What is a renewable energy source and what are some examples?

1 Answer
Aug 25, 2015

It is a source of energy that won't run out with regular use. Popular sources of renewable energy include solar, wind and hydroelectric (or tidal).


A renewable energy source is simply one that won't run out. This means that you can consistently use it to produce energy and unlike fossil fuels, it won't use up supplies. For this reason, renewable energy often comes from cycles (like that of the tides) or from a constant in the environment. An example of a non-renewable energy source is fossil fuels. We will one day (in the not so far future) run out of fossil fuels as they take millions of years to produce, and we use so much of them up.

Renewable energy sources are getting more and more in demand as we run out of fossil fuels and realise their effect on the atmosphere. Here are a few well known examples.

Solar energy - this is where the energy from the sun is harnessed to produce electricity, or directly heat houses. By creating a panel with a large surface area and heat absorbent surface, it can absorb a large amount of the suns thermal and light energy to either heat up water in pipes (which will then heat houses), or to create electricity by "exciting" electrons (small particles which play a large part in transporting energy) in silicon using the sun's rays (or photons). However, solar energy can be a little unreliable as it requires clear skies and sunlight.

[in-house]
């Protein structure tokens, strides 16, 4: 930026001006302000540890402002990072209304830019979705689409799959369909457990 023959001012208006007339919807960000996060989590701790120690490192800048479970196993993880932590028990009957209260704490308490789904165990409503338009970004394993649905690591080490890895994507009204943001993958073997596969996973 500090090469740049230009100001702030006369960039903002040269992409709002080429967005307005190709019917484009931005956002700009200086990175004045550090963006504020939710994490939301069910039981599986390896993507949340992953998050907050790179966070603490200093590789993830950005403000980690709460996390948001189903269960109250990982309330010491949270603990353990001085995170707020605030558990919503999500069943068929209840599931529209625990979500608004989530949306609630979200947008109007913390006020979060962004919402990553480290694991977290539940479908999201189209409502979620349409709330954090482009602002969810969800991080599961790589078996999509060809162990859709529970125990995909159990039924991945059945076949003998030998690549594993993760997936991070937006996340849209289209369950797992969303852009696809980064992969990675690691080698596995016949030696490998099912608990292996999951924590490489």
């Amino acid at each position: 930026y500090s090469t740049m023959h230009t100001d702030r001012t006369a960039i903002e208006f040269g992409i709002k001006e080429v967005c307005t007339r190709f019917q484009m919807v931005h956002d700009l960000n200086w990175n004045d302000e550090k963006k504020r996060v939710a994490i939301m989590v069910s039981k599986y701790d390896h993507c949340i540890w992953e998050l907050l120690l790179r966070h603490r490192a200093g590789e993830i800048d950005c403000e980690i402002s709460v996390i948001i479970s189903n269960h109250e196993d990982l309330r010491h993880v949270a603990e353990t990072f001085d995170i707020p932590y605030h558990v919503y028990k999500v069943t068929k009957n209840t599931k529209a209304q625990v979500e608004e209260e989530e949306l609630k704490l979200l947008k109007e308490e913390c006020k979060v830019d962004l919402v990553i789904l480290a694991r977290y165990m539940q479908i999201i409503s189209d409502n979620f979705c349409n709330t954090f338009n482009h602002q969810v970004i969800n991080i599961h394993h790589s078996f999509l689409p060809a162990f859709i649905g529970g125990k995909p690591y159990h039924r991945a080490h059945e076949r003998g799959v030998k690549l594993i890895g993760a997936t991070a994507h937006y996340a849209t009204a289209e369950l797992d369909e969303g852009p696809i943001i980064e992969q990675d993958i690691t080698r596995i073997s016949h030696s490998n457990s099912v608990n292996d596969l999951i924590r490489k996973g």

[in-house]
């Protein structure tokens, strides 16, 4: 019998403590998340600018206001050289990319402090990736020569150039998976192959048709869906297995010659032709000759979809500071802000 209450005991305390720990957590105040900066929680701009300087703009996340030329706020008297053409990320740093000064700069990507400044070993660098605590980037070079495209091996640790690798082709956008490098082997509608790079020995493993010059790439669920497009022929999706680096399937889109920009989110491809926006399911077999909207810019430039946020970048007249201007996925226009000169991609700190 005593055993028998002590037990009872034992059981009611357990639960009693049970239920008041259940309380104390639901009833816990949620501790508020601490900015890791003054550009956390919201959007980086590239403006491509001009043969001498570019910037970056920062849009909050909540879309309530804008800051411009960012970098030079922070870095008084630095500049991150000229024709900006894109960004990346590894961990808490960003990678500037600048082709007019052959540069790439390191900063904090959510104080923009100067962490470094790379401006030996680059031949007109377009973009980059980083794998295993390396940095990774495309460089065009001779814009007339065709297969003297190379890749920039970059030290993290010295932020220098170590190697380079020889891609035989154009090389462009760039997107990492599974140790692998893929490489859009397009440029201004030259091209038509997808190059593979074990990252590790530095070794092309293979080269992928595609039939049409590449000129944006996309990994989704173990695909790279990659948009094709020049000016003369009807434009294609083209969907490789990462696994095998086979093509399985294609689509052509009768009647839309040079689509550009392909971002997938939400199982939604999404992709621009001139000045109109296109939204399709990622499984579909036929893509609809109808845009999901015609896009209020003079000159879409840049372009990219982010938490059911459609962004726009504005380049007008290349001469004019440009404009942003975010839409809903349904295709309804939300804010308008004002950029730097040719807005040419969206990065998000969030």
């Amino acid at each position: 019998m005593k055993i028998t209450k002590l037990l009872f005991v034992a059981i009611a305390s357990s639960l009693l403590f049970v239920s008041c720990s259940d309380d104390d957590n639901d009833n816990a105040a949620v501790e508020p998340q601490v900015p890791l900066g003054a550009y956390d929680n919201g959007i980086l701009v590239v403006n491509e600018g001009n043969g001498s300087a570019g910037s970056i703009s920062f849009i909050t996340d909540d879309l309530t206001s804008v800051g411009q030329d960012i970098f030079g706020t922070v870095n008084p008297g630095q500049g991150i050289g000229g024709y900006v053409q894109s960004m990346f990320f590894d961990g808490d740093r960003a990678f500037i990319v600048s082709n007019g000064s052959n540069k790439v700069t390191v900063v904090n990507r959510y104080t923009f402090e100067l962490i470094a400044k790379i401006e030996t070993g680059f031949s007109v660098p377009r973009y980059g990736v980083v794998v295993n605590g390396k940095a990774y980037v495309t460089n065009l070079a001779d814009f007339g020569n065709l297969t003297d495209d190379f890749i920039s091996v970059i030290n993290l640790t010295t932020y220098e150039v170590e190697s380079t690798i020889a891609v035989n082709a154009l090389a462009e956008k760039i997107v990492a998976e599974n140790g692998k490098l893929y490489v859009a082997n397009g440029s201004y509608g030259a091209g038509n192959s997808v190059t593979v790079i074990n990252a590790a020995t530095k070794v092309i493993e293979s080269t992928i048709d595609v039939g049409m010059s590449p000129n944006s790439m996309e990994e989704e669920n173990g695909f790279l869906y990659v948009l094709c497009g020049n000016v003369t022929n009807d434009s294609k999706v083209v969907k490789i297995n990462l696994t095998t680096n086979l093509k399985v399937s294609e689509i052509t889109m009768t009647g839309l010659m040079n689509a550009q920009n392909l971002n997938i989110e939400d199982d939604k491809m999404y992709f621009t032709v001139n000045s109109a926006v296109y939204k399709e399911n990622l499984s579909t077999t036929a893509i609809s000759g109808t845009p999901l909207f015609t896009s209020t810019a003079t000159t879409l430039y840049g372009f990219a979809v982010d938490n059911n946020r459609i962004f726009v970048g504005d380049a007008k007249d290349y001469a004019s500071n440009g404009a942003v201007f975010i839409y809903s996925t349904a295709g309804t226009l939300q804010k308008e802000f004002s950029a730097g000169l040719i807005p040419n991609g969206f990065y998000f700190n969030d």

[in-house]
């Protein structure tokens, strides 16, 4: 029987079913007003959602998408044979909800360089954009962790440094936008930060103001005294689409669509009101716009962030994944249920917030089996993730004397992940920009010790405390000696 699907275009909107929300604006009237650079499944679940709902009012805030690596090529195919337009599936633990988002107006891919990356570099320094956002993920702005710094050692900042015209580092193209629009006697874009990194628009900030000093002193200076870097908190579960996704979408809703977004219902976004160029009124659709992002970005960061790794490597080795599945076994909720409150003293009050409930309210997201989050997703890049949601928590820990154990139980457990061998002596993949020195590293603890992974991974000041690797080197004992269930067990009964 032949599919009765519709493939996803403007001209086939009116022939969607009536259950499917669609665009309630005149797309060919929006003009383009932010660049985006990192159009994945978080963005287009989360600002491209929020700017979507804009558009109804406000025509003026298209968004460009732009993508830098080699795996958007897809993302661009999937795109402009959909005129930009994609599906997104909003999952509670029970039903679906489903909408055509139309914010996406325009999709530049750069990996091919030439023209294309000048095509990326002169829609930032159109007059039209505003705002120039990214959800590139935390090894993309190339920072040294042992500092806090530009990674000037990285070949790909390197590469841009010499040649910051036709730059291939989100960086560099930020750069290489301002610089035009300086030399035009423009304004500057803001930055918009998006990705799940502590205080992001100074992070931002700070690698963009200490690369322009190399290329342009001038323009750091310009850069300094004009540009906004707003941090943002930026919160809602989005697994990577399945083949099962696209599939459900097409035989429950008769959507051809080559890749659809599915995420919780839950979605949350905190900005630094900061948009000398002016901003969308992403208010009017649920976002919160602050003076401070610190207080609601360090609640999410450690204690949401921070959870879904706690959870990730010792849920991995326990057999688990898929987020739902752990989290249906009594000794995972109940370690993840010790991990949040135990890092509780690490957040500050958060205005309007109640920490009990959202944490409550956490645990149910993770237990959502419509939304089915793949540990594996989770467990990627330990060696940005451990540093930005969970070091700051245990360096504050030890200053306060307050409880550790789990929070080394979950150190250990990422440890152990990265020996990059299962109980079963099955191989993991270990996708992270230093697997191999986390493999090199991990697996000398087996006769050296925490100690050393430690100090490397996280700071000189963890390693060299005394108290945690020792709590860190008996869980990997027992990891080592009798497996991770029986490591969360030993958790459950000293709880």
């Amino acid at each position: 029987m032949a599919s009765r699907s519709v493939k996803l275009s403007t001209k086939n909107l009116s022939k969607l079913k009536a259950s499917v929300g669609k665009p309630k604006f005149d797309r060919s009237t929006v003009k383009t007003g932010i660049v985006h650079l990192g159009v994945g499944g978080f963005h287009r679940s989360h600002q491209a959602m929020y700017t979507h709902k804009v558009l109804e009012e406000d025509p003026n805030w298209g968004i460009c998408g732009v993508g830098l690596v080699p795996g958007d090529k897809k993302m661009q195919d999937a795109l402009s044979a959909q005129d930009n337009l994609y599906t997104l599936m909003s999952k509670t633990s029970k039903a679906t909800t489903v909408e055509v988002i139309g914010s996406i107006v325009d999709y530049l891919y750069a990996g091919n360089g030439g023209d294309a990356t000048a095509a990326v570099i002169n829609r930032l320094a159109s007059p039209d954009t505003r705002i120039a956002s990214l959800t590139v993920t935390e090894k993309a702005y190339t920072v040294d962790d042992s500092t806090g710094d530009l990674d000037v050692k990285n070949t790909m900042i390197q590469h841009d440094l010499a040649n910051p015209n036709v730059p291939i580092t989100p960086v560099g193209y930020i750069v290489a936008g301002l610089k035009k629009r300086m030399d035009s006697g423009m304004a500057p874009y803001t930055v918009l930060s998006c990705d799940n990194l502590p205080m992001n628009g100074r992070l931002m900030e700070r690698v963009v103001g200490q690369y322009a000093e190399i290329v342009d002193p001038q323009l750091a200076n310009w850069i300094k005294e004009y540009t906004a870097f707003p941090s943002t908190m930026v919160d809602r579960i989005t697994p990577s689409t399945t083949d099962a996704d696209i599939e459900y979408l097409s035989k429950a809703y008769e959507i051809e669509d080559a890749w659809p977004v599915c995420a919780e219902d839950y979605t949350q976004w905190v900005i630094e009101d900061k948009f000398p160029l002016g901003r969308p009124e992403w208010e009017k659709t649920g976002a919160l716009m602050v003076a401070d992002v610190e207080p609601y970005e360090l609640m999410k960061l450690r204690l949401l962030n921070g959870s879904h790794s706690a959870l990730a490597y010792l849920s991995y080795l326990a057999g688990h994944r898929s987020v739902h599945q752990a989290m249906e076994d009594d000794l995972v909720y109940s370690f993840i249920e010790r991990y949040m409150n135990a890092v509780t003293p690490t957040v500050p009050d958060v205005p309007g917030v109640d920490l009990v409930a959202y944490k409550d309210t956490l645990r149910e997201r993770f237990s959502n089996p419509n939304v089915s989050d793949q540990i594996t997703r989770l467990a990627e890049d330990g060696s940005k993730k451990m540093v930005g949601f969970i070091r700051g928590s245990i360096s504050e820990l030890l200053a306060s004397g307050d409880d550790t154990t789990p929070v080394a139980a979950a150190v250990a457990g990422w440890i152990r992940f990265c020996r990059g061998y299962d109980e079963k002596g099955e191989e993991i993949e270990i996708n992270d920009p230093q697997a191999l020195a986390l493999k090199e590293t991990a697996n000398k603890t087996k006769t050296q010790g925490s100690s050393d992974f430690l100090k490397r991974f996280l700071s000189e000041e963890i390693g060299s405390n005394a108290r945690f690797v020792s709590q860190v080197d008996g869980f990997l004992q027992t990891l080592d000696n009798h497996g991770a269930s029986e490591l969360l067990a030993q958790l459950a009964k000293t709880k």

Wind - you may have seen large wind turbines along coastlines. This is because coasts receive a lot of wind, which can provide a force strong enough to turn a large turbine - then connected to a generator allowing us to harness the energy of the wind and turn it into electricity. Again, due to it relying on the weather, this is not a method that will 100% produce energy all the time.

Tidal - this is perhaps one of the most reliable methods, as we can rely on the tide coming in and out each day. It works by building a large dam across an water body affected by the tide. In order for the water to move in the direction it wants to, it has to push it's way through a turbine. The turbine is moved by the water and in turn drives a generator.
This is similar to hydroelectric, where instead of the tide, the energy of water flowing downhill is used to turn the turbine.

I hope this helped, let me know if you need any more information or something explained a bit better:)